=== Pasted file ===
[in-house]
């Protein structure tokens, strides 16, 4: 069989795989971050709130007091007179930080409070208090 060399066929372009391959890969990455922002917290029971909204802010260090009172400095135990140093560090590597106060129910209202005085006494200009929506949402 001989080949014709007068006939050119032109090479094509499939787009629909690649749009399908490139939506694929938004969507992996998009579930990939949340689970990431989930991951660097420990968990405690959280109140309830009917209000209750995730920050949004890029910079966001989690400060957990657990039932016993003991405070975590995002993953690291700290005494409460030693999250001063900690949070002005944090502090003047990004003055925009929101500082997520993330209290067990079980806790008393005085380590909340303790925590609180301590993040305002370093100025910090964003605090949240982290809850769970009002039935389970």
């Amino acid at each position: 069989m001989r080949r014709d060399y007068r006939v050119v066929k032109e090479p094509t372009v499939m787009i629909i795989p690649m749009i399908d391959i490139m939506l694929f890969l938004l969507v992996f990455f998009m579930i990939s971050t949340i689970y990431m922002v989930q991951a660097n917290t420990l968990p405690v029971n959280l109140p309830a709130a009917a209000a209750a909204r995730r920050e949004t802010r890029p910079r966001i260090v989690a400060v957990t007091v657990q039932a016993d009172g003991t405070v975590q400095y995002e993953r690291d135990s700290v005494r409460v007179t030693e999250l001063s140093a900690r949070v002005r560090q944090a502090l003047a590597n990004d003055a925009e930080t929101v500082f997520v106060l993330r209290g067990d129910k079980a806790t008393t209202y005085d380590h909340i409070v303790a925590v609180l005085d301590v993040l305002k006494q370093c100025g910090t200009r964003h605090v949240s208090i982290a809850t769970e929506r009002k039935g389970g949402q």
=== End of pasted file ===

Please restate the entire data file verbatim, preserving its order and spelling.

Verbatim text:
[in-house]
């Protein structure tokens, strides 16, 4: 069989795989971050709130007091007179930080409070208090 060399066929372009391959890969990455922002917290029971909204802010260090009172400095135990140093560090590597106060129910209202005085006494200009929506949402 001989080949014709007068006939050119032109090479094509499939787009629909690649749009399908490139939506694929938004969507992996998009579930990939949340689970990431989930991951660097420990968990405690959280109140309830009917209000209750995730920050949004890029910079966001989690400060957990657990039932016993003991405070975590995002993953690291700290005494409460030693999250001063900690949070002005944090502090003047990004003055925009929101500082997520993330209290067990079980806790008393005085380590909340303790925590609180301590993040305002370093100025910090964003605090949240982290809850769970009002039935389970």
């Amino acid at each position: 069989m001989r080949r014709d060399y007068r006939v050119v066929k032109e090479p094509t372009v499939m787009i629909i795989p690649m749009i399908d391959i490139m939506l694929f890969l938004l969507v992996f990455f998009m579930i990939s971050t949340i689970y990431m922002v989930q991951a660097n917290t420990l968990p405690v029971n959280l109140p309830a709130a009917a209000a209750a909204r995730r920050e949004t802010r890029p910079r966001i260090v989690a400060v957990t007091v657990q039932a016993d009172g003991t405070v975590q400095y995002e993953r690291d135990s700290v005494r409460v007179t030693e999250l001063s140093a900690r949070v002005r560090q944090a502090l003047a590597n990004d003055a925009e930080t929101v500082f997520v106060l993330r209290g067990d129910k079980a806790t008393t209202y005085d380590h909340i409070v303790a925590v609180l005085d301590v993040l305002k006494q370093c100025g910090t200009r964003h605090v949240s208090i982290a809850t769970e929506r009002k039935g389970g949402q």